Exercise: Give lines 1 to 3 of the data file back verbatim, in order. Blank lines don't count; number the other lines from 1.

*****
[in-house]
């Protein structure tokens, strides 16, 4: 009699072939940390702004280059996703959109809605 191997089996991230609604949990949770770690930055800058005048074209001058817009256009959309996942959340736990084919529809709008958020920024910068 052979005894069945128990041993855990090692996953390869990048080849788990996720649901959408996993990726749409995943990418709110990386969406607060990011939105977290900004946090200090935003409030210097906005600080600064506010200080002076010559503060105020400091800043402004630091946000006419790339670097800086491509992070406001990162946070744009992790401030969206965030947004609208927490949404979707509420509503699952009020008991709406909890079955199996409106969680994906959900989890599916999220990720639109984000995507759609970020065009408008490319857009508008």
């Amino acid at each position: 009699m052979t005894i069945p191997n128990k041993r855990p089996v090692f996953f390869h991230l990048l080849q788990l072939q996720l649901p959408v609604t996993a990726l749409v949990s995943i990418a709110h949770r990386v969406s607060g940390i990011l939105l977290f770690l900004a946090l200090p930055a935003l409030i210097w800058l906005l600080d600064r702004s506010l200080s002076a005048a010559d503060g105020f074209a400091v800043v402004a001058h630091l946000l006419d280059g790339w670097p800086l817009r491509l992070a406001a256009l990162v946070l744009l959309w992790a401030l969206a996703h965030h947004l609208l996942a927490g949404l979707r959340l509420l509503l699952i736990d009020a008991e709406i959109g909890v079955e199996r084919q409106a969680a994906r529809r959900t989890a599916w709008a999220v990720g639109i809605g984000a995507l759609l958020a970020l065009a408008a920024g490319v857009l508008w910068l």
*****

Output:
[in-house]
């Protein structure tokens, strides 16, 4: 009699072939940390702004280059996703959109809605 191997089996991230609604949990949770770690930055800058005048074209001058817009256009959309996942959340736990084919529809709008958020920024910068 052979005894069945128990041993855990090692996953390869990048080849788990996720649901959408996993990726749409995943990418709110990386969406607060990011939105977290900004946090200090935003409030210097906005600080600064506010200080002076010559503060105020400091800043402004630091946000006419790339670097800086491509992070406001990162946070744009992790401030969206965030947004609208927490949404979707509420509503699952009020008991709406909890079955199996409106969680994906959900989890599916999220990720639109984000995507759609970020065009408008490319857009508008």
């Amino acid at each position: 009699m052979t005894i069945p191997n128990k041993r855990p089996v090692f996953f390869h991230l990048l080849q788990l072939q996720l649901p959408v609604t996993a990726l749409v949990s995943i990418a709110h949770r990386v969406s607060g940390i990011l939105l977290f770690l900004a946090l200090p930055a935003l409030i210097w800058l906005l600080d600064r702004s506010l200080s002076a005048a010559d503060g105020f074209a400091v800043v402004a001058h630091l946000l006419d280059g790339w670097p800086l817009r491509l992070a406001a256009l990162v946070l744009l959309w992790a401030l969206a996703h965030h947004l609208l996942a927490g949404l979707r959340l509420l509503l699952i736990d009020a008991e709406i959109g909890v079955e199996r084919q409106a969680a994906r529809r959900t989890a599916w709008a999220v990720g639109i809605g984000a995507l759609l958020a970020l065009a408008a920024g490319v857009l508008w910068l």